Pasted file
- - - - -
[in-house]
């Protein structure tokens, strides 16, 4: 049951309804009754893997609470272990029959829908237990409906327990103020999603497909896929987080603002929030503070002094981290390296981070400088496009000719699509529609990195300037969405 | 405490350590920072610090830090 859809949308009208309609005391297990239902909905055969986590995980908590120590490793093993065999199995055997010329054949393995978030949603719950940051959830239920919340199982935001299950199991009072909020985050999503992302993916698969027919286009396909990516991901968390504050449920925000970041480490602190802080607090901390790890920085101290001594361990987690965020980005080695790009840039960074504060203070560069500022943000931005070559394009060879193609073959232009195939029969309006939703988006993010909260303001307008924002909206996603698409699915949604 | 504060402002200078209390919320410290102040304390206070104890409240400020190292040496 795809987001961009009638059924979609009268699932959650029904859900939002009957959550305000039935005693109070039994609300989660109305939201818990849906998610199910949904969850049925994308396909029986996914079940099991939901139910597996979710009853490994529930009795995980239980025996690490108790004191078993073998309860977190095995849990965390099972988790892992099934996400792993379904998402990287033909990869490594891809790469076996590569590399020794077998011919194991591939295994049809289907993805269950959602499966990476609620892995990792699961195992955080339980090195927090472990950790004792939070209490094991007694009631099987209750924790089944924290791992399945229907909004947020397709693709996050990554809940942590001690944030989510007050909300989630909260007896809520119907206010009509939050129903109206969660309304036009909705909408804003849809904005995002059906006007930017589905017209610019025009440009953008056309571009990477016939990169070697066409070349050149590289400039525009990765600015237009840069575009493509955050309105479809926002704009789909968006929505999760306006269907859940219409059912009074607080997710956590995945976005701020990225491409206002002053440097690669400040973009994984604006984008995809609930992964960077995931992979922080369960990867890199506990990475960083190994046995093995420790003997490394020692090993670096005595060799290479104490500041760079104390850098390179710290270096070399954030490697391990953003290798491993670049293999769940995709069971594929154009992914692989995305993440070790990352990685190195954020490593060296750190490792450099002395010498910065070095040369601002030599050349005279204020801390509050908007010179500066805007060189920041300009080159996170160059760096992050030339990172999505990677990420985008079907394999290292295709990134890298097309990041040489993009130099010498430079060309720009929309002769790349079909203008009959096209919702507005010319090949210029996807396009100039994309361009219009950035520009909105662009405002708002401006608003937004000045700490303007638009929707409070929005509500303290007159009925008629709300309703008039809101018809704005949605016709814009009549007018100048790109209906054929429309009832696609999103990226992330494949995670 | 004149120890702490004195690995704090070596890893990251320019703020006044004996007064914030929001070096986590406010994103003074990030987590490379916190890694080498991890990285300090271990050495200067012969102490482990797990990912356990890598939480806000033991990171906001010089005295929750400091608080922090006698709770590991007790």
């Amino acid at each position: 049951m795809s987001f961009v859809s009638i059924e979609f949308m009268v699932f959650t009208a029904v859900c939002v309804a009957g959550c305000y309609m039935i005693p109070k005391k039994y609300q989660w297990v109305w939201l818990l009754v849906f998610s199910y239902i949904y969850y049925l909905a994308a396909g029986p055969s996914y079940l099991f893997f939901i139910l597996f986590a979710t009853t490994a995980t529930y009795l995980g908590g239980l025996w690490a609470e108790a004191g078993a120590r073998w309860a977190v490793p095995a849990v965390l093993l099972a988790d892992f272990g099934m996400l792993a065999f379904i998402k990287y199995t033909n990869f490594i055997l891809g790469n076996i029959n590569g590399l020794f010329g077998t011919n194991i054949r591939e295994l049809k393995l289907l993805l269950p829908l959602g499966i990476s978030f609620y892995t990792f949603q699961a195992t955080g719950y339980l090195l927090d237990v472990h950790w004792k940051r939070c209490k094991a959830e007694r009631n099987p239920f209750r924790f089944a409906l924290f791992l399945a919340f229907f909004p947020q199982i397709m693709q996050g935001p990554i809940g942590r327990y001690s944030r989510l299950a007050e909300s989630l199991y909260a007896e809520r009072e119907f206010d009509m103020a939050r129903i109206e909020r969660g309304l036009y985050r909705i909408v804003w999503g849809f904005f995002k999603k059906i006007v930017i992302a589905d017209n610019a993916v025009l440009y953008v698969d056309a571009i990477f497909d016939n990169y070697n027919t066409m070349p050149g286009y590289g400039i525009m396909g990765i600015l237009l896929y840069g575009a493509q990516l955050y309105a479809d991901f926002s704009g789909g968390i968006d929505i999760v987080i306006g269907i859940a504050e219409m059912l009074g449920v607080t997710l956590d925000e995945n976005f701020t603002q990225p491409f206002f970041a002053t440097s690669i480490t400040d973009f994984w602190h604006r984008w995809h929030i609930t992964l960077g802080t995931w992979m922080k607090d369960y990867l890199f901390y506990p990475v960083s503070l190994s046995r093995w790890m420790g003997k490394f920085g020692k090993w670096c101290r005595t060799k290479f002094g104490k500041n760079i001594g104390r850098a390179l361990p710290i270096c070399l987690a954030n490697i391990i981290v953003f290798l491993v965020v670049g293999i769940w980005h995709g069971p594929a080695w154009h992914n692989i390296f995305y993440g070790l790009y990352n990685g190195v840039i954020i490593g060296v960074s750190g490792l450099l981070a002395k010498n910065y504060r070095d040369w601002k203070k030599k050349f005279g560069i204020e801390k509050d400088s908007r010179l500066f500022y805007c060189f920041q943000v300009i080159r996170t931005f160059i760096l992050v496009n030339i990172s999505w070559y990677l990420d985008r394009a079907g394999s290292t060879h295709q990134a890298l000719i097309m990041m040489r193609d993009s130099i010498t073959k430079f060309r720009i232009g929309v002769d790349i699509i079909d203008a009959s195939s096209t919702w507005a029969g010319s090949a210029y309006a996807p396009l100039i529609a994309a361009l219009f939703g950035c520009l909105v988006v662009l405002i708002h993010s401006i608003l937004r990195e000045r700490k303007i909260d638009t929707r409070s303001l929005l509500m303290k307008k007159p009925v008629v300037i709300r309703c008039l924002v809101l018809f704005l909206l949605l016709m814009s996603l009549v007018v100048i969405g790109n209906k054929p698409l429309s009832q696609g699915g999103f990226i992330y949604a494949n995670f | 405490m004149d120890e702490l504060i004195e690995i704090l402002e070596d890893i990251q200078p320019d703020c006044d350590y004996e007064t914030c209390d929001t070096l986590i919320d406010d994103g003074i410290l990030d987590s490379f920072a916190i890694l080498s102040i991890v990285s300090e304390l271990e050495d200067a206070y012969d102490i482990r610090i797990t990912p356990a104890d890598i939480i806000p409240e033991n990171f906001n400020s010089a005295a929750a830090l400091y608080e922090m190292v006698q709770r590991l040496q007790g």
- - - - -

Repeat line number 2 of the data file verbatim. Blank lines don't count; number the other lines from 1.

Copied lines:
């Protein structure tokens, strides 16, 4: 049951309804009754893997609470272990029959829908237990409906327990103020999603497909896929987080603002929030503070002094981290390296981070400088496009000719699509529609990195300037969405 | 405490350590920072610090830090 859809949308009208309609005391297990239902909905055969986590995980908590120590490793093993065999199995055997010329054949393995978030949603719950940051959830239920919340199982935001299950199991009072909020985050999503992302993916698969027919286009396909990516991901968390504050449920925000970041480490602190802080607090901390790890920085101290001594361990987690965020980005080695790009840039960074504060203070560069500022943000931005070559394009060879193609073959232009195939029969309006939703988006993010909260303001307008924002909206996603698409699915949604 | 504060402002200078209390919320410290102040304390206070104890409240400020190292040496 795809987001961009009638059924979609009268699932959650029904859900939002009957959550305000039935005693109070039994609300989660109305939201818990849906998610199910949904969850049925994308396909029986996914079940099991939901139910597996979710009853490994529930009795995980239980025996690490108790004191078993073998309860977190095995849990965390099972988790892992099934996400792993379904998402990287033909990869490594891809790469076996590569590399020794077998011919194991591939295994049809289907993805269950959602499966990476609620892995990792699961195992955080339980090195927090472990950790004792939070209490094991007694009631099987209750924790089944924290791992399945229907909004947020397709693709996050990554809940942590001690944030989510007050909300989630909260007896809520119907206010009509939050129903109206969660309304036009909705909408804003849809904005995002059906006007930017589905017209610019025009440009953008056309571009990477016939990169070697066409070349050149590289400039525009990765600015237009840069575009493509955050309105479809926002704009789909968006929505999760306006269907859940219409059912009074607080997710956590995945976005701020990225491409206002002053440097690669400040973009994984604006984008995809609930992964960077995931992979922080369960990867890199506990990475960083190994046995093995420790003997490394020692090993670096005595060799290479104490500041760079104390850098390179710290270096070399954030490697391990953003290798491993670049293999769940995709069971594929154009992914692989995305993440070790990352990685190195954020490593060296750190490792450099002395010498910065070095040369601002030599050349005279204020801390509050908007010179500066805007060189920041300009080159996170160059760096992050030339990172999505990677990420985008079907394999290292295709990134890298097309990041040489993009130099010498430079060309720009929309002769790349079909203008009959096209919702507005010319090949210029996807396009100039994309361009219009950035520009909105662009405002708002401006608003937004000045700490303007638009929707409070929005509500303290007159009925008629709300309703008039809101018809704005949605016709814009009549007018100048790109209906054929429309009832696609999103990226992330494949995670 | 004149120890702490004195690995704090070596890893990251320019703020006044004996007064914030929001070096986590406010994103003074990030987590490379916190890694080498991890990285300090271990050495200067012969102490482990797990990912356990890598939480806000033991990171906001010089005295929750400091608080922090006698709770590991007790």